Gospel messages elicit questions in our hearts – and one problem in today’s text is – where is that groom?  And, another is – what about the bridesmaids who didn’t bring extra oil?  If not bringing oil was the big issue being called out here, why didn’t Jesus say that?  Why were his words not like the scout motto “Be prepared!”  Instead, Jesus says “keep awake.”  Well, who slept?  All of them!  The ones with extra oil, and the ones without it.  All of them fell asleep.  Who else fell asleep on Jesus?  The disciples in the garden.  And yet, Jesus still returned for them, right?  So, what is up with this story, and why do we care?  See – gospel messages evoke questions.  Questions we are being asked to think about.

And when we consider them, we would be good to pay attention to the “keep awake” because it holds the key, and brings us back to our first question – where the heck was this late groom anyway? The bridegroom was delayed, the bridesmaids fell asleep, Jesus says keep awake.  Perhaps the issue is that they stayed in the house, rather than meeting the groom.  Had they all done that, the oil wouldn’t matter, right?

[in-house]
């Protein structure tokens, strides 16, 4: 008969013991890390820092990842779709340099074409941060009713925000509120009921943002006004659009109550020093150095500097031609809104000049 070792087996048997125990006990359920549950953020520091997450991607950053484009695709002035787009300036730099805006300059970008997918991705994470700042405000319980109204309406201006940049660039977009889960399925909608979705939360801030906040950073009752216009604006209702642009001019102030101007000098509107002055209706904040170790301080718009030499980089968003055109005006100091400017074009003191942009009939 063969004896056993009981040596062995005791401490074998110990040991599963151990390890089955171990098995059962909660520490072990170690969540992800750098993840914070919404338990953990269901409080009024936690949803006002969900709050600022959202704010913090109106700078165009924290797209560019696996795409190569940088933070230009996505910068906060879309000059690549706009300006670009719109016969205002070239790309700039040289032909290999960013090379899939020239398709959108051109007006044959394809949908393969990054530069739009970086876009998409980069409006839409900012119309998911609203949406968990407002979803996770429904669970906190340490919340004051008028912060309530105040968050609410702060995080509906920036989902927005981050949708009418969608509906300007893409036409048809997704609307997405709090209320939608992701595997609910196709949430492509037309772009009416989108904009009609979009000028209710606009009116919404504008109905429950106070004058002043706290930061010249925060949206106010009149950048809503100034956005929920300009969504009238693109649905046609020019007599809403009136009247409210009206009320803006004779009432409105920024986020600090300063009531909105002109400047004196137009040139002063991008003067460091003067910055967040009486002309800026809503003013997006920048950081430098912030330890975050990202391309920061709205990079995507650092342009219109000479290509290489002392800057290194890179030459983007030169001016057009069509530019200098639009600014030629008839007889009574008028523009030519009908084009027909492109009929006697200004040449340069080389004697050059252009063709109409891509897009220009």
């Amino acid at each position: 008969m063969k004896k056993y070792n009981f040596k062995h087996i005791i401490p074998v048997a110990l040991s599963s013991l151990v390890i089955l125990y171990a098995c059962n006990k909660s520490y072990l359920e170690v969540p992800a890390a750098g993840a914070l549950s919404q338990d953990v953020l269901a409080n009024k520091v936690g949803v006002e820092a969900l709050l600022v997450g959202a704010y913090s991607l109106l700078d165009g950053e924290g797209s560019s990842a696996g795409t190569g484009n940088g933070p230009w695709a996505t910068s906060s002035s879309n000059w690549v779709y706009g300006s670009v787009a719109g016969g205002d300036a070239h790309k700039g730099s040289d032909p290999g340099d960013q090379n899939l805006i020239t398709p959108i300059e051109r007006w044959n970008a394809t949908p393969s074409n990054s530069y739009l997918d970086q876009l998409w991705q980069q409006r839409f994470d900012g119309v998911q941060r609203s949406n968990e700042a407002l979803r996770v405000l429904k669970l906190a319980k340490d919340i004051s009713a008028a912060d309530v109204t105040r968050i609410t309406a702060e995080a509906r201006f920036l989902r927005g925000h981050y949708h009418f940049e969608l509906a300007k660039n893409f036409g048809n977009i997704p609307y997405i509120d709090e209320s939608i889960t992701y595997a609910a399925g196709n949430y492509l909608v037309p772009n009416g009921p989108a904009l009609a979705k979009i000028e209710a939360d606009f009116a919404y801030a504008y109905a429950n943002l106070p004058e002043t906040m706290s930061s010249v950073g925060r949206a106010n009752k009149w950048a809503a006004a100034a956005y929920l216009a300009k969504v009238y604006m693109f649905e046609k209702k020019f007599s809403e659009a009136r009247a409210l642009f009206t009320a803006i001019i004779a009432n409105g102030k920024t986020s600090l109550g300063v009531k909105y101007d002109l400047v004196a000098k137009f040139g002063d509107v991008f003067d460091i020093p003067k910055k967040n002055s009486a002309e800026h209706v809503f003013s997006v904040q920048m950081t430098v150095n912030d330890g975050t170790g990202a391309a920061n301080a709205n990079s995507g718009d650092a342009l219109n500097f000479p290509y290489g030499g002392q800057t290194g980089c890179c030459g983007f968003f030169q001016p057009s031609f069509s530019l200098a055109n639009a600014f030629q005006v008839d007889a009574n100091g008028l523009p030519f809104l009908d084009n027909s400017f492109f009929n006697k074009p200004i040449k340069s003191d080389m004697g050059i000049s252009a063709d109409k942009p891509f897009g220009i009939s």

If Christ is the groom, then what we know about Jesus is that he was out in the communities in which he traveled – healing, teaching, engaging with those others have rejected.  That kind of work is messy, it doesn’t always go as planned, and it can sometimes make us late (ask any pastor’s spouse).  Those who follow Christ, the bridesmaids, are meant to join God in the work She is already up to in the world, rather than waiting in the church for those in need of hope, of healing, of love to wander in the doors.  In fact, this has been the message of our bishop in the diocese for the past several years – with programs and our convention centered around “Joining God in our neighborhoods.”